This section concerns the progress of the dementia from my mother's 84th year, from care in her own home to her stay in hospital and finally to a Residential Care Home and her last days. One thing that subsequently came out of the CHC appeals process and the documentation package which I received was that during the period prior to hospital admission, her psychiatrist had been regularly reporting to her doctor and Social Services but not to me (the misplaced confidentiality thing). Consequently, as I had no knowledge of this communication between 'professionals', the situation was more disjointed that it neede to have been as I was playing with half a glass, a good way to create confusion. We did in fact have reasonably regular reviews at my mother's residential care facility but these were so full of buzz words that we did not really appreciate the real status quo. Having read the IRP package, it did throw a lot more light on just how the Alzheimer's condition was impacting my mother. Documentation on this web site therefore consists of my own data as well as data from the other agencies involved in my mother's care to make sense of it all. Although the official diagnosis was Alzheimer's, my mother did show some evidence of dementia with Lewy bodies.

Dementia introduces an unpleasant cocktail of taboos. Firstly, it's the beginning of the end, a long slide towards death - and we don't talk about death; secondly, it's a disease within the brain that interferes with people's perception of reality - and we don't talk about mental deficiencies; thirdly, it's a process that scrapes away layers of skills, memories and awareness, leading someone we love into delusion and confusion - and that's something we don't even want to think about. In a nutshell that was the reality and this page summarises the events how my mother had to deal with it. When my mother was admitted to her Residential care Home, she was not in a very good state after her stay in hospital. However the Home began to take care of the 'person' and she improved thanks to the patience and understanding shown to her by the care staff. Not an easy job being a Carer but the carers at my mother's home were excellent. For 3½ years in the Home she was fairly stable, she did require quite a lot of attention thanks to the state the NHS left her in. However, she was very cheerful, she took part in all the activities and was always appreciative of the attention she received. However in 2002, due to Local Authority cutbacks and penny pinching, she was deemed too expensive on carer's time. To the carers she was not a problem but to the bureaucrats she was, the official position being that she needed 'nursing care'. I was told to move her out, I refused until they gave me a definition of 'nursing care' and how that differed from the care she was receiving in the Home. They never gave me a definition but they branded me awkward and difficult. The bureaucrats just wanted her out apparently , I didn't have the full picture until now, they never attempted to get me on side, never answered my questions. I can only deal with facts. Putting a frail old lady out, who did not have long to live, would have certainly caused her severe anguish. It was just officialdom moving a person along in the system irrespective. Our original assigned Social Worker, a really hard-working dedicated lady, was so disillusioned with the system that she left. In secret meetings the officialdom got to the point of sectioning my mother under the Mental Health Act but backed off as her health deteriorated as a move then would have been a death sentence. As it was, a doctor and district nurse decided to put her on the death pathway and inject morphine without any discussion with me. I think they acted illegally to bring about my mother's death.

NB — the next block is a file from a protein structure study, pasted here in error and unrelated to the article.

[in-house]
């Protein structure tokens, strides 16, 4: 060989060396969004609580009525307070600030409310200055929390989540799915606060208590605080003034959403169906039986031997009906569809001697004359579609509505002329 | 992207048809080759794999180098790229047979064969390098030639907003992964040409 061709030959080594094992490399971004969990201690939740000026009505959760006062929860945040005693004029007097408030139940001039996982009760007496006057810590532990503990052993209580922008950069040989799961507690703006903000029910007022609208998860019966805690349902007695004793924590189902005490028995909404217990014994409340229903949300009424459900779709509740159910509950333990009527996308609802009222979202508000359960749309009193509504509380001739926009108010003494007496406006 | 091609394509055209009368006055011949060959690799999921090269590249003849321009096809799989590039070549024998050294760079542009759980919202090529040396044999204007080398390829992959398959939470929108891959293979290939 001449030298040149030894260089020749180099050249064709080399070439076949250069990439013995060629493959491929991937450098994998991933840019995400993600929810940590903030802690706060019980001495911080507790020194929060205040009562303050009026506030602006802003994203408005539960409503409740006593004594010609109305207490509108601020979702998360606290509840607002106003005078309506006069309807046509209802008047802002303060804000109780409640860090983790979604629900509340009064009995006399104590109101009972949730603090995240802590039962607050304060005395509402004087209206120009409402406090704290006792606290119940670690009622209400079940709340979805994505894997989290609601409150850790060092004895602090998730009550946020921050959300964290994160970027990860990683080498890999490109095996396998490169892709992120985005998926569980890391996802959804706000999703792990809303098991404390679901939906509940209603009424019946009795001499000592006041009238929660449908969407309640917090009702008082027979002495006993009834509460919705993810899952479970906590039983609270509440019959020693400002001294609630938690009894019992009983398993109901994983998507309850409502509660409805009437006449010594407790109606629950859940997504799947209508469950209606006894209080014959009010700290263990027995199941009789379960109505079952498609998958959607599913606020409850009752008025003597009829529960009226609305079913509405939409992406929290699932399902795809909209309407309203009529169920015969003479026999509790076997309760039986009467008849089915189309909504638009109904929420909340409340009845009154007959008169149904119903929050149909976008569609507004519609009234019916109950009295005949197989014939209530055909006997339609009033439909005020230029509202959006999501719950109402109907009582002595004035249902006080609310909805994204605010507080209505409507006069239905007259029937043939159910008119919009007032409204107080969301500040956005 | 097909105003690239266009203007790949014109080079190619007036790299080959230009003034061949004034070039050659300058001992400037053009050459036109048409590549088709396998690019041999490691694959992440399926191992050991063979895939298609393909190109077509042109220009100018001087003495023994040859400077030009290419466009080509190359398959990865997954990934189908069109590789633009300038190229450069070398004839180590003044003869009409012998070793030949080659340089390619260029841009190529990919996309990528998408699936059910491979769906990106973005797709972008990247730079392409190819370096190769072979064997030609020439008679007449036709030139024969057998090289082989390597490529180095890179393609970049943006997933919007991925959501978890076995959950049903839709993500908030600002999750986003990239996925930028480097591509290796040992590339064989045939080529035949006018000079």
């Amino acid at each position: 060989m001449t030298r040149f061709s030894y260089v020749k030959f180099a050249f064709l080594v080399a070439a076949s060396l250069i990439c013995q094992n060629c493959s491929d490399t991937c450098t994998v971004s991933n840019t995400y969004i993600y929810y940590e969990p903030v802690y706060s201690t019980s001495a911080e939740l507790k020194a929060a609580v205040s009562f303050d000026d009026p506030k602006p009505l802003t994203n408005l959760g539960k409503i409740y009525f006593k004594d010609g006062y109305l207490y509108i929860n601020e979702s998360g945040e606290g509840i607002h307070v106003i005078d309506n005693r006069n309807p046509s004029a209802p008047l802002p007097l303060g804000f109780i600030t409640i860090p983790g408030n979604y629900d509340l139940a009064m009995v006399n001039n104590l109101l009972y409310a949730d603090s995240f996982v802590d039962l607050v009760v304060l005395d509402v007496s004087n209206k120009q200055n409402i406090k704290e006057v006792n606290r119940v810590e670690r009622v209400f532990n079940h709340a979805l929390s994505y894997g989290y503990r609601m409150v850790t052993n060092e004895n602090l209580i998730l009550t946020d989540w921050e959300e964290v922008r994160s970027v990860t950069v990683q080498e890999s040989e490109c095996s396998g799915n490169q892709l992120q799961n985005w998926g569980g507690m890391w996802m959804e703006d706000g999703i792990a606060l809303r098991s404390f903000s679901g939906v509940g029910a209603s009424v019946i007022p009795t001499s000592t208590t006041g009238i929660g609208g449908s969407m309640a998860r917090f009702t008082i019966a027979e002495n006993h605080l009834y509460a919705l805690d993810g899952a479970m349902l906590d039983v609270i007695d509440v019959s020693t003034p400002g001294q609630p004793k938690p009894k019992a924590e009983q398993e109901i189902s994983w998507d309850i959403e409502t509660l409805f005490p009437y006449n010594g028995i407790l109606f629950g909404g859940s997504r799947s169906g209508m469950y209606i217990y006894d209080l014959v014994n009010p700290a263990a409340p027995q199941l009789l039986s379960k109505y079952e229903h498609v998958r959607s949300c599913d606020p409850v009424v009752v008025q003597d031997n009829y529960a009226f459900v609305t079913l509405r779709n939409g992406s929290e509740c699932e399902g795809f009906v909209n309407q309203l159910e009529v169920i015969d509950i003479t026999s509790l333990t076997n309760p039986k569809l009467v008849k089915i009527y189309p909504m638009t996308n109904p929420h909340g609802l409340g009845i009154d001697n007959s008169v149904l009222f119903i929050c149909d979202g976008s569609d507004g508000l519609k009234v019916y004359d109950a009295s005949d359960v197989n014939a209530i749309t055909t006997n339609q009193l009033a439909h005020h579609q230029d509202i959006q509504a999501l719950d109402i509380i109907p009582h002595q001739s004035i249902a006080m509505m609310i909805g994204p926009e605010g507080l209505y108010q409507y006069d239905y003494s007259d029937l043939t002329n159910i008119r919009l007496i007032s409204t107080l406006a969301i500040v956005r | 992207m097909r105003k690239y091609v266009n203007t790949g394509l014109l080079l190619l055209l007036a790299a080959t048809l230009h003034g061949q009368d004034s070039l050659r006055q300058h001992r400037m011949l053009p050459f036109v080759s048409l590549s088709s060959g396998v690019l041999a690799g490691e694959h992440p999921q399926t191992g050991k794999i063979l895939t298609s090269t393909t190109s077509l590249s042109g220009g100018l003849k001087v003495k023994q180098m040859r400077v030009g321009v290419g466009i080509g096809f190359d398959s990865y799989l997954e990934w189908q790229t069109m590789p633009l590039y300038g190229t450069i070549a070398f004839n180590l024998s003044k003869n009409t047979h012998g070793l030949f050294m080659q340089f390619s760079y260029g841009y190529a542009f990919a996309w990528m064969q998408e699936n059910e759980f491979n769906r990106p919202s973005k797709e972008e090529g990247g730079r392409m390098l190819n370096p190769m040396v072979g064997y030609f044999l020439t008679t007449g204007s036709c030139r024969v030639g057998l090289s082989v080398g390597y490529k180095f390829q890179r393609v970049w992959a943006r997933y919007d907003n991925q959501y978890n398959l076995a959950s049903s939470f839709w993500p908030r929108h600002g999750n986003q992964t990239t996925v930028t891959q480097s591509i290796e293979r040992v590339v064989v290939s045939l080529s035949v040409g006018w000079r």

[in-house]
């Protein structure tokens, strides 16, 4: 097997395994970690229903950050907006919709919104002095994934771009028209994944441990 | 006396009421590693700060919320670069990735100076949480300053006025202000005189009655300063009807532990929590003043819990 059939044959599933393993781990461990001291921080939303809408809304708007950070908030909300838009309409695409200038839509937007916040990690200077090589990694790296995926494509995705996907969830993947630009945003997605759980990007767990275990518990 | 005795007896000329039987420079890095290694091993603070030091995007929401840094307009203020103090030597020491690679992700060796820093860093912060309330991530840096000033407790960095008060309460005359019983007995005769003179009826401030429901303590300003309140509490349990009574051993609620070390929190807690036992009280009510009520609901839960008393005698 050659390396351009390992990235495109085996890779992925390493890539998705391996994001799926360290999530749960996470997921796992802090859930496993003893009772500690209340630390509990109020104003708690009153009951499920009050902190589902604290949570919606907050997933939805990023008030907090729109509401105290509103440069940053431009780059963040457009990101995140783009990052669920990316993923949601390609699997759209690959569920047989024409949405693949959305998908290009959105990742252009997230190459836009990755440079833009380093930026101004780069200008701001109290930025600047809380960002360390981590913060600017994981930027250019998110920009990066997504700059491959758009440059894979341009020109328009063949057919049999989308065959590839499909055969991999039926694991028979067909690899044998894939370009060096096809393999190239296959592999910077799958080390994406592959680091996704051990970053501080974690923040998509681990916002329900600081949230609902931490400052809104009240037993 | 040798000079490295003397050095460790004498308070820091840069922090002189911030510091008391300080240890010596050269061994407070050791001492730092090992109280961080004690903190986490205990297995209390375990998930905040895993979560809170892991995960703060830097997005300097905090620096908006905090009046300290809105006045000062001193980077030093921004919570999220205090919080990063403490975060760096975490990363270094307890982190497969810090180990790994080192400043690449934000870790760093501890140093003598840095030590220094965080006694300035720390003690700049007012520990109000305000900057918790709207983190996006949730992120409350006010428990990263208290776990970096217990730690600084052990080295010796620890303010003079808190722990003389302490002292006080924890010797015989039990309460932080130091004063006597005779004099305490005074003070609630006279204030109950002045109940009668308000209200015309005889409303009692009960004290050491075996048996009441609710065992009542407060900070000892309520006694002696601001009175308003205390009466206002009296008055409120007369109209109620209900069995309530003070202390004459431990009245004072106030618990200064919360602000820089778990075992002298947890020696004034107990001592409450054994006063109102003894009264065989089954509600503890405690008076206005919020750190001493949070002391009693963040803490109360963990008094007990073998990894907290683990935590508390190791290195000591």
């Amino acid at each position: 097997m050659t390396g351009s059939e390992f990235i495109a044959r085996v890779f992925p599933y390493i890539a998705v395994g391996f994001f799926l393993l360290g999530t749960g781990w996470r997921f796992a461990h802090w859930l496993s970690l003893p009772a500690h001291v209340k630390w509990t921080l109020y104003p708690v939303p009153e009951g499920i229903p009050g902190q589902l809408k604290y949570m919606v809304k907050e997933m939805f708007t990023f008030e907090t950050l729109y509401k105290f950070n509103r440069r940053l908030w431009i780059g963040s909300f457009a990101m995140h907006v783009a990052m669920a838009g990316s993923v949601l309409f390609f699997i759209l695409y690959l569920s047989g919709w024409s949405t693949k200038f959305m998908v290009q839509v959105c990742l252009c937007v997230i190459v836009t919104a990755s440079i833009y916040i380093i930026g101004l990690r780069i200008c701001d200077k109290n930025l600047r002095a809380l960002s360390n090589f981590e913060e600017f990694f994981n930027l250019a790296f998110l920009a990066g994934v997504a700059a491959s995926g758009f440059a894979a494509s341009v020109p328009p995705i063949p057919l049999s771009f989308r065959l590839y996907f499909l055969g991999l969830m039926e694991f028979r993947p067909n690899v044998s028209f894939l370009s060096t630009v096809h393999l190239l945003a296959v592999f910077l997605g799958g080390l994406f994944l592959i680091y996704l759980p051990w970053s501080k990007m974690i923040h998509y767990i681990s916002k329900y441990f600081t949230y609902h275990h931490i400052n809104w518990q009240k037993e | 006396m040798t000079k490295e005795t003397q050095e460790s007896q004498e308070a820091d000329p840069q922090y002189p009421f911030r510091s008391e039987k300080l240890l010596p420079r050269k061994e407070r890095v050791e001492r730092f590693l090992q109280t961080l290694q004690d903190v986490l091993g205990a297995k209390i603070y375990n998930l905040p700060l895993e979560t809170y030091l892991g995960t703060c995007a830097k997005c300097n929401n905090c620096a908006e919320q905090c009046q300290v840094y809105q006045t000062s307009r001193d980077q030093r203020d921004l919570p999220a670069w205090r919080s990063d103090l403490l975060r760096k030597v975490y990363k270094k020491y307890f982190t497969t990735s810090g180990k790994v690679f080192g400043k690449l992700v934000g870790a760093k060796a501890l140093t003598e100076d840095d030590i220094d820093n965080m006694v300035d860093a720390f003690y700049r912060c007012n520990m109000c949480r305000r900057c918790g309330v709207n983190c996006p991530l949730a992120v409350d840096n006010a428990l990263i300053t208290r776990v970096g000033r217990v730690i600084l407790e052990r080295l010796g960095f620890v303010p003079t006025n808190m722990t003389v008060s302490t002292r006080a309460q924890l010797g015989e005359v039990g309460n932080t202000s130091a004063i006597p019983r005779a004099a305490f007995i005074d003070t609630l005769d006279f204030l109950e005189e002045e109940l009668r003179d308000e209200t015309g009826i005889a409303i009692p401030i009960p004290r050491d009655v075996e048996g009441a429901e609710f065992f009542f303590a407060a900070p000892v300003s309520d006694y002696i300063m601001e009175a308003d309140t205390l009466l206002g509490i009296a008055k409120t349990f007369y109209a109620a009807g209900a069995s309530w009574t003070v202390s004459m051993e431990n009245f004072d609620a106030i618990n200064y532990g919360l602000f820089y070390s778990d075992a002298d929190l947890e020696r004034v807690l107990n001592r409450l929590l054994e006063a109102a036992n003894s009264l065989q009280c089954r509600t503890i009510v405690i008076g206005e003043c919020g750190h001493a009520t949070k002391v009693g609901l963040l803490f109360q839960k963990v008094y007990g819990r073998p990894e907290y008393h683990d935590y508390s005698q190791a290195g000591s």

The supporting documents for this section can be found as follows:-
a) Click HERE for the full detail of my mother's Residential Care.
a) Click HERE for Visitor comments
b) Click HERE for The initial assessment from he Care Home Manager
c) Click HERE for the Daily Care Record
d) Click HERE for the initial sectioning memo
e) Click HERE for the second memo
f) Click HERE for the End of Life Summary